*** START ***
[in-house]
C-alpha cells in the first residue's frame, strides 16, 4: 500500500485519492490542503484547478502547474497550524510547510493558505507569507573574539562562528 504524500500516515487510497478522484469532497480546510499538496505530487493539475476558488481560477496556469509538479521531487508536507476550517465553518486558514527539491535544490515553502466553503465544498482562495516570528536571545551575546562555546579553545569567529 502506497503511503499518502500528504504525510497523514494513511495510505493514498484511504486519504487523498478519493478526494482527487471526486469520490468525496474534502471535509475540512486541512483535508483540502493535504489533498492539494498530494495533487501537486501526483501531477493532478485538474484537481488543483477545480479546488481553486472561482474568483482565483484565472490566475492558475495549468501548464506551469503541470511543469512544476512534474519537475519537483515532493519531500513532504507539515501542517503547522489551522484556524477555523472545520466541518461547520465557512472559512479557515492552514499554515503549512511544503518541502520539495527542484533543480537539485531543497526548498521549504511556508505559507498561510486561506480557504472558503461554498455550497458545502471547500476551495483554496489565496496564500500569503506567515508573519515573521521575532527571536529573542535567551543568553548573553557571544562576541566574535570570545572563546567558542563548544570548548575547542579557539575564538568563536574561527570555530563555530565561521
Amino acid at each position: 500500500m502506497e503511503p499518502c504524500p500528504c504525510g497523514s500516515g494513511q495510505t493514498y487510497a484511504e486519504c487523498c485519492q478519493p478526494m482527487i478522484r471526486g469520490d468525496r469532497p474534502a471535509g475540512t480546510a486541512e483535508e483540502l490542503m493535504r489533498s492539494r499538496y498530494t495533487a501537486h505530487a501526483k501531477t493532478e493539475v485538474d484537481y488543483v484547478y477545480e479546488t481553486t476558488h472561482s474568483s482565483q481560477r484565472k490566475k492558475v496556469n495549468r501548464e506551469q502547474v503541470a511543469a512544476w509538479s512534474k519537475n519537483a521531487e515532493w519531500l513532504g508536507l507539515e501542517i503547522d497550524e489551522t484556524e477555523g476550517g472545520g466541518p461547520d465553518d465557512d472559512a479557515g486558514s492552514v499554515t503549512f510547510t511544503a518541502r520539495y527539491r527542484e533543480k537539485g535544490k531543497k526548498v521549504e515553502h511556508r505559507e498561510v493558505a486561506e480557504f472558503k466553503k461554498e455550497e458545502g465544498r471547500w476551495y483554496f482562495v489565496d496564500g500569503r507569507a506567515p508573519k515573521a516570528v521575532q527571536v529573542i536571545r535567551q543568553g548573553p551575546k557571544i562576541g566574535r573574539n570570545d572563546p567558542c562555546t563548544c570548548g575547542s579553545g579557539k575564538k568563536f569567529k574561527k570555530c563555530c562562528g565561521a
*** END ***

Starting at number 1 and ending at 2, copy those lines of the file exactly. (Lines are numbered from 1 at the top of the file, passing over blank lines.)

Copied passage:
[in-house]
C-alpha cells in the first residue's frame, strides 16, 4: 500500500485519492490542503484547478502547474497550524510547510493558505507569507573574539562562528 504524500500516515487510497478522484469532497480546510499538496505530487493539475476558488481560477496556469509538479521531487508536507476550517465553518486558514527539491535544490515553502466553503465544498482562495516570528536571545551575546562555546579553545569567529 502506497503511503499518502500528504504525510497523514494513511495510505493514498484511504486519504487523498478519493478526494482527487471526486469520490468525496474534502471535509475540512486541512483535508483540502493535504489533498492539494498530494495533487501537486501526483501531477493532478485538474484537481488543483477545480479546488481553486472561482474568483482565483484565472490566475492558475495549468501548464506551469503541470511543469512544476512534474519537475519537483515532493519531500513532504507539515501542517503547522489551522484556524477555523472545520466541518461547520465557512472559512479557515492552514499554515503549512511544503518541502520539495527542484533543480537539485531543497526548498521549504511556508505559507498561510486561506480557504472558503461554498455550497458545502471547500476551495483554496489565496496564500500569503506567515508573519515573521521575532527571536529573542535567551543568553548573553557571544562576541566574535570570545572563546567558542563548544570548548575547542579557539575564538568563536574561527570555530563555530565561521